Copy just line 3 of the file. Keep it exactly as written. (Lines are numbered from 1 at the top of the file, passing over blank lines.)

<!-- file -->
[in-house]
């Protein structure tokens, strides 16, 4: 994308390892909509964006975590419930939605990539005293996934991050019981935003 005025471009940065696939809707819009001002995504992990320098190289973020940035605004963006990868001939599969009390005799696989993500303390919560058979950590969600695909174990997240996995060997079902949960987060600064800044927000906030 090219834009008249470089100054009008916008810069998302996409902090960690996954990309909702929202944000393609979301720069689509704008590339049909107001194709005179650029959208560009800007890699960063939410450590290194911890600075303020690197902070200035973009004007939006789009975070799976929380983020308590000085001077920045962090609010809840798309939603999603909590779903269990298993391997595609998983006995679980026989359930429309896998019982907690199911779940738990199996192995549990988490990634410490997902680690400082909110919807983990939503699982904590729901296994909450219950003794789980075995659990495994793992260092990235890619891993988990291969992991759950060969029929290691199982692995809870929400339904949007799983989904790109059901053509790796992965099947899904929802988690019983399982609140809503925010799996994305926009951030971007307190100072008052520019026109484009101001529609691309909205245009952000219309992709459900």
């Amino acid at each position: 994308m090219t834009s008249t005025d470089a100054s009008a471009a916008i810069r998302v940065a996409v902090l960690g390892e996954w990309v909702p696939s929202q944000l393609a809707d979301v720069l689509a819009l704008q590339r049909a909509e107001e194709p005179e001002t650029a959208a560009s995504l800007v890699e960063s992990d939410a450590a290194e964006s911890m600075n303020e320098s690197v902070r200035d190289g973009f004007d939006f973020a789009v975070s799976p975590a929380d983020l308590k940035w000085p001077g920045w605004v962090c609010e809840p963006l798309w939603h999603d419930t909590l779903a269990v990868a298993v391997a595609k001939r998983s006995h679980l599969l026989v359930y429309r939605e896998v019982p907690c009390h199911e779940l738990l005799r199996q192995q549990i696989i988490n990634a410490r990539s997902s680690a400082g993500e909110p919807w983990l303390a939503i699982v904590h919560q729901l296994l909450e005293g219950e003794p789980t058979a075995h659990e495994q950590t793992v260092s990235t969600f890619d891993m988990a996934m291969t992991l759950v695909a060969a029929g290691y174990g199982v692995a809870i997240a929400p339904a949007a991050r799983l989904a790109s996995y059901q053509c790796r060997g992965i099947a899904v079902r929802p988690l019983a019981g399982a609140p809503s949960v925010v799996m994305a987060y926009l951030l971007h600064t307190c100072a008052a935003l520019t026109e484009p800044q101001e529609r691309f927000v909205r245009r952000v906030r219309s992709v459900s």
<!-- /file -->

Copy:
């Amino acid at each position: 994308m090219t834009s008249t005025d470089a100054s009008a471009a916008i810069r998302v940065a996409v902090l960690g390892e996954w990309v909702p696939s929202q944000l393609a809707d979301v720069l689509a819009l704008q590339r049909a909509e107001e194709p005179e001002t650029a959208a560009s995504l800007v890699e960063s992990d939410a450590a290194e964006s911890m600075n303020e320098s690197v902070r200035d190289g973009f004007d939006f973020a789009v975070s799976p975590a929380d983020l308590k940035w000085p001077g920045w605004v962090c609010e809840p963006l798309w939603h999603d419930t909590l779903a269990v990868a298993v391997a595609k001939r998983s006995h679980l599969l026989v359930y429309r939605e896998v019982p907690c009390h199911e779940l738990l005799r199996q192995q549990i696989i988490n990634a410490r990539s997902s680690a400082g993500e909110p919807w983990l303390a939503i699982v904590h919560q729901l296994l909450e005293g219950e003794p789980t058979a075995h659990e495994q950590t793992v260092s990235t969600f890619d891993m988990a996934m291969t992991l759950v695909a060969a029929g290691y174990g199982v692995a809870i997240a929400p339904a949007a991050r799983l989904a790109s996995y059901q053509c790796r060997g992965i099947a899904v079902r929802p988690l019983a019981g399982a609140p809503s949960v925010v799996m994305a987060y926009l951030l971007h600064t307190c100072a008052a935003l520019t026109e484009p800044q101001e529609r691309f927000v909205r245009r952000v906030r219309s992709v459900s």